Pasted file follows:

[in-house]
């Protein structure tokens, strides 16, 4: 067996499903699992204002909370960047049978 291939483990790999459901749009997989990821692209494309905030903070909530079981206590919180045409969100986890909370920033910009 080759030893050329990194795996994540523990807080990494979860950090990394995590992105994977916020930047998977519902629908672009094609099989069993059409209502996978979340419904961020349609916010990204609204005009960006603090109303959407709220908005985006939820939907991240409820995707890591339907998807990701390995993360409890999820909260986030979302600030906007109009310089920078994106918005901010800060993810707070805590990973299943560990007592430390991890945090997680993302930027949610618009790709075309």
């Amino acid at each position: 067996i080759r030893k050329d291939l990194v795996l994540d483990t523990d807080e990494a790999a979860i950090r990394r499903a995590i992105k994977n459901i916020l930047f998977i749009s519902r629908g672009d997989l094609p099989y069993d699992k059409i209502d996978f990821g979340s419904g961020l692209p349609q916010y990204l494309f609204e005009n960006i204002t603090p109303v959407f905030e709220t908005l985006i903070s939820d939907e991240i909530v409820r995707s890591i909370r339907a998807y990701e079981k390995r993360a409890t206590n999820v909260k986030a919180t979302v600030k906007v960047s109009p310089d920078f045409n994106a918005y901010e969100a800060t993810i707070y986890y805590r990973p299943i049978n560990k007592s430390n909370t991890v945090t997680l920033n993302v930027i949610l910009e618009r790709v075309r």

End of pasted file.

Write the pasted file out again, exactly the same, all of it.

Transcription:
[in-house]
């Protein structure tokens, strides 16, 4: 067996499903699992204002909370960047049978 291939483990790999459901749009997989990821692209494309905030903070909530079981206590919180045409969100986890909370920033910009 080759030893050329990194795996994540523990807080990494979860950090990394995590992105994977916020930047998977519902629908672009094609099989069993059409209502996978979340419904961020349609916010990204609204005009960006603090109303959407709220908005985006939820939907991240409820995707890591339907998807990701390995993360409890999820909260986030979302600030906007109009310089920078994106918005901010800060993810707070805590990973299943560990007592430390991890945090997680993302930027949610618009790709075309």
């Amino acid at each position: 067996i080759r030893k050329d291939l990194v795996l994540d483990t523990d807080e990494a790999a979860i950090r990394r499903a995590i992105k994977n459901i916020l930047f998977i749009s519902r629908g672009d997989l094609p099989y069993d699992k059409i209502d996978f990821g979340s419904g961020l692209p349609q916010y990204l494309f609204e005009n960006i204002t603090p109303v959407f905030e709220t908005l985006i903070s939820d939907e991240i909530v409820r995707s890591i909370r339907a998807y990701e079981k390995r993360a409890t206590n999820v909260k986030a919180t979302v600030k906007v960047s109009p310089d920078f045409n994106a918005y901010e969100a800060t993810i707070y986890y805590r990973p299943i049978n560990k007592s430390n909370t991890v945090t997680l920033n993302v930027i949610l910009e618009r790709v075309r």